The compensation committee will determine the period during which any options granted under the 2006 Plan shall remain exercisable, provided that no option will be exercisable after the expiration of ten years from the date on which it was granted. Options granted under the 2006 Plan are not transferable other than by will or the laws of descent and distribution, or by gift, and will generally be exercisable during a non-employee director’s lifetime only by such non-employee director. In general, any portion of any options that are not then exercisable will terminate upon the termination of the non-employee director’s services to the Company. Generally, any portion of any options that are exercisable at the time of the termination of the non-employee director’s services to the Company will remain exercisable for the lesser of (i) a period of three months (or one year if the non-employee director’s services to the Company terminated by reason of the non-employee director’s death) or (ii) the period ending on the latest date on which such options could have been exercised had the non-employee director’s services to the Company not terminated. In addition, if the Board determines that a non-employee director’s service to the Company terminated for reasons that cast such discredit on the non-employee director as to justify immediate termination of the non-employee director’s options, then all options then held by the non-employee director will immediately terminate.

Under the 2006 Plan, non-employee directors upon initial election to such position after June 21, 2007 will automatically be granted 3,333 shares of restricted stock. The forfeiture restrictions for such initial shares of restricted stock will lapse as to one-half of the restricted stock on the first anniversary of the date of grant and as to an additional one-half of the restricted stock on the second anniversary of the date of grant. In addition, each non-employee director shall automatically be granted 5,000 shares of restricted stock on the date of such non-employee director’s re-election to the Board and the forfeiture restrictions on such shares will lapse as to one-third of such shares on the anniversary of such grant over three years, provided that the non-employee director remains in service on such dates.

During 2008, upon re-election to the Board , Messrs. Badavas and Chow, were each granted 5,000 shares of restricted stock with forfeiture restrictions on such shares that lapse as to one-third of such shares on the anniversary of such grant over three years, provided that the non-employee director remains in service on such dates. In addition, Messrs, Badavas and Chow were each granted an option to purchase 15,000 shares of stock which will vest over three years, in equal installments on each of the first three anniversaries of the date of grant, provided that the non-employee director remains in service on such dates.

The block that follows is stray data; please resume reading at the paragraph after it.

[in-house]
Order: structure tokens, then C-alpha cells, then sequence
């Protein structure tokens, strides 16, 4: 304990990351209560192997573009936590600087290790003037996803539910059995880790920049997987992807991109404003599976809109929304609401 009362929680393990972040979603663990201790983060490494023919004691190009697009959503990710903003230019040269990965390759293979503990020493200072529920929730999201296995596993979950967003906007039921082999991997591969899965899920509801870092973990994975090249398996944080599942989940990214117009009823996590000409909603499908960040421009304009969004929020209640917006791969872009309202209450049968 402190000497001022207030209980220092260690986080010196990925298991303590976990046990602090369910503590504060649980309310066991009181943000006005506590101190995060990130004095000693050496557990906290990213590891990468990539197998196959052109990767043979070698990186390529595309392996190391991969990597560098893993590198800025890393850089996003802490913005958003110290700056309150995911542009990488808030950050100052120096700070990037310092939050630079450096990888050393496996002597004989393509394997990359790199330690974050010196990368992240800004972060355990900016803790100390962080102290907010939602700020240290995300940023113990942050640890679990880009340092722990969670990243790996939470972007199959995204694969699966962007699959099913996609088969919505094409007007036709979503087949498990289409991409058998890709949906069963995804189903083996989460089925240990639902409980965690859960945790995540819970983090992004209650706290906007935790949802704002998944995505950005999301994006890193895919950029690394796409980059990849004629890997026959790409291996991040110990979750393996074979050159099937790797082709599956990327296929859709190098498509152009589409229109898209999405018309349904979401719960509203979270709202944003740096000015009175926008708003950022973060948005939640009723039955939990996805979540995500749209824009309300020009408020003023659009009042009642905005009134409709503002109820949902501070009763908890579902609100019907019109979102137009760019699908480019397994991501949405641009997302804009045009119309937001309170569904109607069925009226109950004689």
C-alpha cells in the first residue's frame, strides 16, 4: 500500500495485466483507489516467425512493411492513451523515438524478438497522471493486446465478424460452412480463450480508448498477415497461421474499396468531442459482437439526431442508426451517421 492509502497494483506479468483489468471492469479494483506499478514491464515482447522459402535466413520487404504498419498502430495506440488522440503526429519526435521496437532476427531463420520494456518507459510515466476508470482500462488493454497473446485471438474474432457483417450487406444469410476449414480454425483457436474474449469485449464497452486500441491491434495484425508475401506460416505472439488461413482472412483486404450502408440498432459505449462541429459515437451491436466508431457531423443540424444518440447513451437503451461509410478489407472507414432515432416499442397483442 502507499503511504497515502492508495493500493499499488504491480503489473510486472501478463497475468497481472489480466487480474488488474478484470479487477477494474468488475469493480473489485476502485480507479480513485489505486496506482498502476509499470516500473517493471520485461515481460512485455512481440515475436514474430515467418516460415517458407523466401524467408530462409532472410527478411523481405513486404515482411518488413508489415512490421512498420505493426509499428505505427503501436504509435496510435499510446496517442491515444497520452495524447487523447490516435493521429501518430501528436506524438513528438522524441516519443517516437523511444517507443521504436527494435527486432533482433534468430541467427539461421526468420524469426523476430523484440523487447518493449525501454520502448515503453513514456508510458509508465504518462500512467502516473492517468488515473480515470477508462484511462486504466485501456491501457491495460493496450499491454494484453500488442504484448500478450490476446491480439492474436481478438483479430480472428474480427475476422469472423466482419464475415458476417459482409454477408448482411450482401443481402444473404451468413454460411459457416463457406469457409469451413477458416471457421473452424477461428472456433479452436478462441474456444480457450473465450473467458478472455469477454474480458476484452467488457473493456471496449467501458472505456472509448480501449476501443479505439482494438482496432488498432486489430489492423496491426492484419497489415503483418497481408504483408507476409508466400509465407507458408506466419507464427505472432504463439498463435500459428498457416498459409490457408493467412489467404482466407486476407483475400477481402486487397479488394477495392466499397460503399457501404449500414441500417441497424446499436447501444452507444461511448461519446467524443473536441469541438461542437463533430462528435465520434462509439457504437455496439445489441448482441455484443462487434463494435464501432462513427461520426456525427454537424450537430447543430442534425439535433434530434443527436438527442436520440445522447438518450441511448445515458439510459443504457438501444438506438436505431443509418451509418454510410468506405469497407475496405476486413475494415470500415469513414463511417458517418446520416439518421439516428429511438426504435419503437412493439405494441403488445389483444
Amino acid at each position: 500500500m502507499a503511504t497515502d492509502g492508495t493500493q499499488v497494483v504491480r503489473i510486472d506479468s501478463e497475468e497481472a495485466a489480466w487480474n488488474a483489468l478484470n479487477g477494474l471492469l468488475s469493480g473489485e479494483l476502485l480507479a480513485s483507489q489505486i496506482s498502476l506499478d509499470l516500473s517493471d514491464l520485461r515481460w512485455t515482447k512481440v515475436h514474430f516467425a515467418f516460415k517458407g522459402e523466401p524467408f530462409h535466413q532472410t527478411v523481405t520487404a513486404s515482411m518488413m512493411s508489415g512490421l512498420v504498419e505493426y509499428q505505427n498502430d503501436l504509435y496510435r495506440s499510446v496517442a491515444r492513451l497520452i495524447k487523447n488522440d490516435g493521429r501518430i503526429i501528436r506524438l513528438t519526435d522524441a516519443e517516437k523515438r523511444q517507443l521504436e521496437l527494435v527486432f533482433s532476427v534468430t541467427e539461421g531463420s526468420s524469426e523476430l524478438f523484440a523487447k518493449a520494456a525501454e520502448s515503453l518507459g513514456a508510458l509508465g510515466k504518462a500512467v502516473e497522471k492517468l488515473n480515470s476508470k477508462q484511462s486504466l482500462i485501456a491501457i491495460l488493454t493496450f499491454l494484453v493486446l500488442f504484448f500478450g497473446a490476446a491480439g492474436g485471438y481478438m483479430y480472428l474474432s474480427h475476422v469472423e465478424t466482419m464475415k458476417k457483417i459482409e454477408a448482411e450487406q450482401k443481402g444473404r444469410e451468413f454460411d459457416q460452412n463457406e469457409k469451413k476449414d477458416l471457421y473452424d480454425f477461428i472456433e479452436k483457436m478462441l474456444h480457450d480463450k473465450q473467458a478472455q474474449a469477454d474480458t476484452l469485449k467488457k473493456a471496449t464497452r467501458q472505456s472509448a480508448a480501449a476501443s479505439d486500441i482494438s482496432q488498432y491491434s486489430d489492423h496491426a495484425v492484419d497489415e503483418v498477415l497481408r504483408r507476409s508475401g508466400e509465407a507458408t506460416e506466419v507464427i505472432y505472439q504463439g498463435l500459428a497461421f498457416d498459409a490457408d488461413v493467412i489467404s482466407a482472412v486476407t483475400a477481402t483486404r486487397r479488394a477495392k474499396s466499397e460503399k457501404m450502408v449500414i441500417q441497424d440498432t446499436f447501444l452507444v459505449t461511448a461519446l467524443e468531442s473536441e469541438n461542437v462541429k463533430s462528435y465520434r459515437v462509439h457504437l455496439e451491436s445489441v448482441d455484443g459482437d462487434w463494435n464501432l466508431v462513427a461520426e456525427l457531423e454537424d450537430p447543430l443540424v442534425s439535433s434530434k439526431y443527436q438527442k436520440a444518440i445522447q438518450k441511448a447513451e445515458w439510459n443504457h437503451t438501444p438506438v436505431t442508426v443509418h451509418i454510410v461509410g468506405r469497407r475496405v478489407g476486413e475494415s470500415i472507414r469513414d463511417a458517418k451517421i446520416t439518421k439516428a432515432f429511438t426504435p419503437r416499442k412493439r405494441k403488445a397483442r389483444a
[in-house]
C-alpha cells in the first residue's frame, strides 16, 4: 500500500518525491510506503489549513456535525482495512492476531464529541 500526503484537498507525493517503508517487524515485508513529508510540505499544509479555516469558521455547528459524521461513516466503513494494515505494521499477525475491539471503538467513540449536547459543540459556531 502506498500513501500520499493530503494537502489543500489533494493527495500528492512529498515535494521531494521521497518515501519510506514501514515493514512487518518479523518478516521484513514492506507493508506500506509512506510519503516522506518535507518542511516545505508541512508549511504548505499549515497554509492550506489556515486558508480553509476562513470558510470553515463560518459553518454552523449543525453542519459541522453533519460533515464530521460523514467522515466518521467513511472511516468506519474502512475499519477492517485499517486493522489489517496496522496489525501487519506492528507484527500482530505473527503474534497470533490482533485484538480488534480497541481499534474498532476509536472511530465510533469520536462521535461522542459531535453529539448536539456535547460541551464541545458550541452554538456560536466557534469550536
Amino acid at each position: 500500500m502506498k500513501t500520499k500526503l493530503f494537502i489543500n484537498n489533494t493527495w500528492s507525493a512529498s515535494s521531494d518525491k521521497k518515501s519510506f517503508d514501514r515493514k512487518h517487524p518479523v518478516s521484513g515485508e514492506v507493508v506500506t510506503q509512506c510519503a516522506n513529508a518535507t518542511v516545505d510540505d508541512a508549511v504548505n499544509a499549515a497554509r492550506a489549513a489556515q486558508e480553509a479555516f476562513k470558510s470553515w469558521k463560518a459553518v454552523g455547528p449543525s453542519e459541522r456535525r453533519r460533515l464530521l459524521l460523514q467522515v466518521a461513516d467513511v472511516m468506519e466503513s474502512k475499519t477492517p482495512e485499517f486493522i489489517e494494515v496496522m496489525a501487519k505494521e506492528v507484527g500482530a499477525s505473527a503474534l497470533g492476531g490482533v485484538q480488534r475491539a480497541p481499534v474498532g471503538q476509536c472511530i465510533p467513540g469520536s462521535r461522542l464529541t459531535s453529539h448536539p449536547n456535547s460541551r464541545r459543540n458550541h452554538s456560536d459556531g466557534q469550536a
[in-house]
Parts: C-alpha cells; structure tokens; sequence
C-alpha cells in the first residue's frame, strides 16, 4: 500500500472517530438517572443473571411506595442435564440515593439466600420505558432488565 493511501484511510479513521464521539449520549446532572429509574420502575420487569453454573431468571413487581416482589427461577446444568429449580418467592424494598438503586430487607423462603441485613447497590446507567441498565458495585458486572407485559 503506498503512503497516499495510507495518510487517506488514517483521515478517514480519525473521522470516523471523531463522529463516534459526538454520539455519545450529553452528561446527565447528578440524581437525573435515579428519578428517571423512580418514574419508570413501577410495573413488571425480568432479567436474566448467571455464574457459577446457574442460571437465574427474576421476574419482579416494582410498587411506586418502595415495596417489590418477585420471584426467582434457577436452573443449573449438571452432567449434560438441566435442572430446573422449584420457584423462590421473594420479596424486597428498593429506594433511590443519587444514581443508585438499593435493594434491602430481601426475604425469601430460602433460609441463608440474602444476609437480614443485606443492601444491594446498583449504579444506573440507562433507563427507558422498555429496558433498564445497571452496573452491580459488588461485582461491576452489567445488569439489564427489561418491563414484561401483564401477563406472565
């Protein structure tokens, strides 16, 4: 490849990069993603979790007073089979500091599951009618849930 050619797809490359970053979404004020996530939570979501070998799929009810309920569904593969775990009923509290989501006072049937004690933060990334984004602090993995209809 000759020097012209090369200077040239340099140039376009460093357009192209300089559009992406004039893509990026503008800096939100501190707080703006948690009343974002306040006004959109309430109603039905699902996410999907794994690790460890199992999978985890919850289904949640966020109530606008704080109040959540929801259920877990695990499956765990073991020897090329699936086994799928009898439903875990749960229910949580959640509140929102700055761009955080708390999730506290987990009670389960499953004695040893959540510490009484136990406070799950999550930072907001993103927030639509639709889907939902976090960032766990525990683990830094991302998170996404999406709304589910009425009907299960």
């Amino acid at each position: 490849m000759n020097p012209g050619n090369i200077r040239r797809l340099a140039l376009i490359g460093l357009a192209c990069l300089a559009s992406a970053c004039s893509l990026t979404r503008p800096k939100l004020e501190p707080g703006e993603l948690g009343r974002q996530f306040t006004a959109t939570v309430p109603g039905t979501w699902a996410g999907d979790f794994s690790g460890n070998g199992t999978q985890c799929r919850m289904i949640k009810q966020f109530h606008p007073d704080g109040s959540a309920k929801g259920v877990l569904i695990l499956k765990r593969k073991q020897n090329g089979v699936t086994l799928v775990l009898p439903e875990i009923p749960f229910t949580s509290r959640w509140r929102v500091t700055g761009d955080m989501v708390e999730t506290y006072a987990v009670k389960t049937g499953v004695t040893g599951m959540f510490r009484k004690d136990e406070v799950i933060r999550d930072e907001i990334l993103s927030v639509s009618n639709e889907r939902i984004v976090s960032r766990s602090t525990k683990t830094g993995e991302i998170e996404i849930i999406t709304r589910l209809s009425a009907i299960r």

The compensation committee administers the 2006 Plan. Under the 2006 Plan, options and/or restricted stock may be granted from time-to-time for up to a maximum of 1,000,000 shares of common stock. If there is a change in the capital structure of the Company by reason of a stock dividend, stock split or combination of shares (including a reverse stock split), recapitalization or other change in the Company’s capital structure, the Board will make appropriate adjustments to the number and class of shares of stock subject to the 2006 Plan and each option outstanding under it. In the event of a consolidation, merger, stock sale, a sale of all or substantially all of the Company’s assets, a dissolution or liquidation of the Company or other similar events (a “Covered Transaction”), the Board may provide for the assumption of some or all outstanding options or for the grant of new substitute options by the acquirer or survivor. If no such assumption or substitution occurs, all outstanding options will become exercisable prior to the Covered Transaction and will terminate upon consummation of the Covered Transaction.

The Board may, subject to SEC prior approval, at any time or times amend the 2006 Plan or any outstanding award for any purpose which may at the time be permitted by law, and may at any time terminate the 2006 Plan as to any future grants of awards; provided, that except as otherwise expressly provided in the 2006 Plan the Board may not, without the participant’s consent, alter the terms of an award so as to affect adversely the participant’s rights under the award, unless the Board expressly reserved the right to do so at the time of the grant of the award.

 

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PROPOSAL 2: RATIFICATION OF SELECTION OF INDEPENDENT AUDITORS

The audit committee and the non-interested directors have selected Ernst & Young LLP to serve as the independent registered public accounting firm for the Company for the fiscal year ending December 31, 2009. This selection is subject to ratification or rejection by the stockholders of the Company.

Ernst & Young LLP has advised the Company that neither the firm nor any present member or associate of it has any material financial interest, direct or indirect, in the Company or its affiliates. It is expected that a representative of Ernst & Young LLP will be present at the meeting and will have an opportunity to make a statement if he or she chooses and will be available to answer questions.

Required Vote